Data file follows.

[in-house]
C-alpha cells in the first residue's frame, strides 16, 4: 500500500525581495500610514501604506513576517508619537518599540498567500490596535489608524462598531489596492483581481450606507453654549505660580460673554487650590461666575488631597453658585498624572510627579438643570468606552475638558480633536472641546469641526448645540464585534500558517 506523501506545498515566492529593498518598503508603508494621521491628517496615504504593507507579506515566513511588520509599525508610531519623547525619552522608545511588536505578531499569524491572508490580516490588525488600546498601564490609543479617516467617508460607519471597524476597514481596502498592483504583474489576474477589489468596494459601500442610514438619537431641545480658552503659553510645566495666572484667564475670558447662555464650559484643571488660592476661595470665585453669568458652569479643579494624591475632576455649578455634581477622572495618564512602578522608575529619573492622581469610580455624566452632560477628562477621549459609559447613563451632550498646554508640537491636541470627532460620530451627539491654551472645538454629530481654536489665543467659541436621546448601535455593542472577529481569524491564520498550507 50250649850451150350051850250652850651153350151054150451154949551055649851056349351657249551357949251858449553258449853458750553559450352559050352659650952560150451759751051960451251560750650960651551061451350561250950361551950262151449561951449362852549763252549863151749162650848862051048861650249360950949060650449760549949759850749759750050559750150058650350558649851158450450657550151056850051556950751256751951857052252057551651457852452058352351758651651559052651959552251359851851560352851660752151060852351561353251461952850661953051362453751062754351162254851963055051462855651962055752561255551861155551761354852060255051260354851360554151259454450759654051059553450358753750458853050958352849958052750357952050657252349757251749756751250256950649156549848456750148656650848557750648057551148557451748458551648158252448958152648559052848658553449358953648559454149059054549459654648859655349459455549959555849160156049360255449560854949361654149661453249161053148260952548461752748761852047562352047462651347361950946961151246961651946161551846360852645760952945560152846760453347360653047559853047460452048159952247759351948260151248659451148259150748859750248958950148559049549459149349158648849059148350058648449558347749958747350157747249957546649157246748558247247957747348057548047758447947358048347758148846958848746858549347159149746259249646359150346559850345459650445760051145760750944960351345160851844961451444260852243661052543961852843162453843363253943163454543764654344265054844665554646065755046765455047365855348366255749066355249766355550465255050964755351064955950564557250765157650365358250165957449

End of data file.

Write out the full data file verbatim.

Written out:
[in-house]
C-alpha cells in the first residue's frame, strides 16, 4: 500500500525581495500610514501604506513576517508619537518599540498567500490596535489608524462598531489596492483581481450606507453654549505660580460673554487650590461666575488631597453658585498624572510627579438643570468606552475638558480633536472641546469641526448645540464585534500558517 506523501506545498515566492529593498518598503508603508494621521491628517496615504504593507507579506515566513511588520509599525508610531519623547525619552522608545511588536505578531499569524491572508490580516490588525488600546498601564490609543479617516467617508460607519471597524476597514481596502498592483504583474489576474477589489468596494459601500442610514438619537431641545480658552503659553510645566495666572484667564475670558447662555464650559484643571488660592476661595470665585453669568458652569479643579494624591475632576455649578455634581477622572495618564512602578522608575529619573492622581469610580455624566452632560477628562477621549459609559447613563451632550498646554508640537491636541470627532460620530451627539491654551472645538454629530481654536489665543467659541436621546448601535455593542472577529481569524491564520498550507 50250649850451150350051850250652850651153350151054150451154949551055649851056349351657249551357949251858449553258449853458750553559450352559050352659650952560150451759751051960451251560750650960651551061451350561250950361551950262151449561951449362852549763252549863151749162650848862051048861650249360950949060650449760549949759850749759750050559750150058650350558649851158450450657550151056850051556950751256751951857052252057551651457852452058352351758651651559052651959552251359851851560352851660752151060852351561353251461952850661953051362453751062754351162254851963055051462855651962055752561255551861155551761354852060255051260354851360554151259454450759654051059553450358753750458853050958352849958052750357952050657252349757251749756751250256950649156549848456750148656650848557750648057551148557451748458551648158252448958152648559052848658553449358953648559454149059054549459654648859655349459455549959555849160156049360255449560854949361654149661453249161053148260952548461752748761852047562352047462651347361950946961151246961651946161551846360852645760952945560152846760453347360653047559853047460452048159952247759351948260151248659451148259150748859750248958950148559049549459149349158648849059148350058648449558347749958747350157747249957546649157246748558247247957747348057548047758447947358048347758148846958848746858549347159149746259249646359150346559850345459650445760051145760750944960351345160851844961451444260852243661052543961852843162453843363253943163454543764654344265054844665554646065755046765455047365855348366255749066355249766355550465255050964755351064955950564557250765157650365358250165957449